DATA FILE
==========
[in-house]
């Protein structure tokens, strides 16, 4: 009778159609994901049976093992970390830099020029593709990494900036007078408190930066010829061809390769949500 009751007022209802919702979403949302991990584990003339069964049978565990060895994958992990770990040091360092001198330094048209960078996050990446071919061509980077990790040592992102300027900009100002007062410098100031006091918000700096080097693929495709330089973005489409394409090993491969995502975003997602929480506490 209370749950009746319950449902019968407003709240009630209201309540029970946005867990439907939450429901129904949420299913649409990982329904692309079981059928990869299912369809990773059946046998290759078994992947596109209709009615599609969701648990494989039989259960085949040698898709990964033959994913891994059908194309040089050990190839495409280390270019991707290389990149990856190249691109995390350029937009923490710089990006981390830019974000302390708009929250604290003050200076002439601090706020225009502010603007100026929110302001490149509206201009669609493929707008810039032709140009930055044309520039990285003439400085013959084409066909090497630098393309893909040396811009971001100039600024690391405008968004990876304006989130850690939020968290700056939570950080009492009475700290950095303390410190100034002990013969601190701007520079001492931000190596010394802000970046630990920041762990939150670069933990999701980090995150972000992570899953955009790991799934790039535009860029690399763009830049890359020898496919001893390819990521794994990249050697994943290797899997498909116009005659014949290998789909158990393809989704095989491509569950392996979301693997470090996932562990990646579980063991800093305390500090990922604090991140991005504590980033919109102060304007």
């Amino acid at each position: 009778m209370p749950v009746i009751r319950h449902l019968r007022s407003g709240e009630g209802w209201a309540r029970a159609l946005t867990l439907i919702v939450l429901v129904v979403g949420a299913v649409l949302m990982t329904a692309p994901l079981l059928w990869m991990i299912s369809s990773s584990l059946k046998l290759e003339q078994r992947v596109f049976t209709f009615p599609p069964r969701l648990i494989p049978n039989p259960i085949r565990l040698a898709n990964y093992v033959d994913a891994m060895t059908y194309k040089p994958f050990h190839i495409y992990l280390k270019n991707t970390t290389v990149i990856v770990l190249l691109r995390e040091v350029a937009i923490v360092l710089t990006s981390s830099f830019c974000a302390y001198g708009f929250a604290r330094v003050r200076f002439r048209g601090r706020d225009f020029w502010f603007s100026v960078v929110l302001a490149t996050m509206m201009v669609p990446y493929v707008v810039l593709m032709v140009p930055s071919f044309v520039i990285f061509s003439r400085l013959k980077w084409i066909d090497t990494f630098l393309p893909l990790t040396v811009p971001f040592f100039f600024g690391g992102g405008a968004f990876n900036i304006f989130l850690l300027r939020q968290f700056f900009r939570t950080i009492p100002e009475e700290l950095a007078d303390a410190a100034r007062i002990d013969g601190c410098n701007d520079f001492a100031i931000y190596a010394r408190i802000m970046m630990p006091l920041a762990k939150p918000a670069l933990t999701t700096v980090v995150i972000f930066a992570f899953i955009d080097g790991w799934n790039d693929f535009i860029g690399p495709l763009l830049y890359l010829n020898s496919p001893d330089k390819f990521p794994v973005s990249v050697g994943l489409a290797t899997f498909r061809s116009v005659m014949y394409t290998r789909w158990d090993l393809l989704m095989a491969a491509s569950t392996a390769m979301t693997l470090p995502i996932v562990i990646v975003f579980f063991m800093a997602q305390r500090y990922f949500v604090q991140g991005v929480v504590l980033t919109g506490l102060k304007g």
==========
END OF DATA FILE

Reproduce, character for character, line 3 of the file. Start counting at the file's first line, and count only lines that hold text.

């Amino acid at each position: 009778m209370p749950v009746i009751r319950h449902l019968r007022s407003g709240e009630g209802w209201a309540r029970a159609l946005t867990l439907i919702v939450l429901v129904v979403g949420a299913v649409l949302m990982t329904a692309p994901l079981l059928w990869m991990i299912s369809s990773s584990l059946k046998l290759e003339q078994r992947v596109f049976t209709f009615p599609p069964r969701l648990i494989p049978n039989p259960i085949r565990l040698a898709n990964y093992v033959d994913a891994m060895t059908y194309k040089p994958f050990h190839i495409y992990l280390k270019n991707t970390t290389v990149i990856v770990l190249l691109r995390e040091v350029a937009i923490v360092l710089t990006s981390s830099f830019c974000a302390y001198g708009f929250a604290r330094v003050r200076f002439r048209g601090r706020d225009f020029w502010f603007s100026v960078v929110l302001a490149t996050m509206m201009v669609p990446y493929v707008v810039l593709m032709v140009p930055s071919f044309v520039i990285f061509s003439r400085l013959k980077w084409i066909d090497t990494f630098l393309p893909l990790t040396v811009p971001f040592f100039f600024g690391g992102g405008a968004f990876n900036i304006f989130l850690l300027r939020q968290f700056f900009r939570t950080i009492p100002e009475e700290l950095a007078d303390a410190a100034r007062i002990d013969g601190c410098n701007d520079f001492a100031i931000y190596a010394r408190i802000m970046m630990p006091l920041a762990k939150p918000a670069l933990t999701t700096v980090v995150i972000f930066a992570f899953i955009d080097g790991w799934n790039d693929f535009i860029g690399p495709l763009l830049y890359l010829n020898s496919p001893d330089k390819f990521p794994v973005s990249v050697g994943l489409a290797t899997f498909r061809s116009v005659m014949y394409t290998r789909w158990d090993l393809l989704m095989a491969a491509s569950t392996a390769m979301t693997l470090p995502i996932v562990i990646v975003f579980f063991m800093a997602q305390r500090y990922f949500v604090q991140g991005v929480v504590l980033t919109g506490l102060k304007g």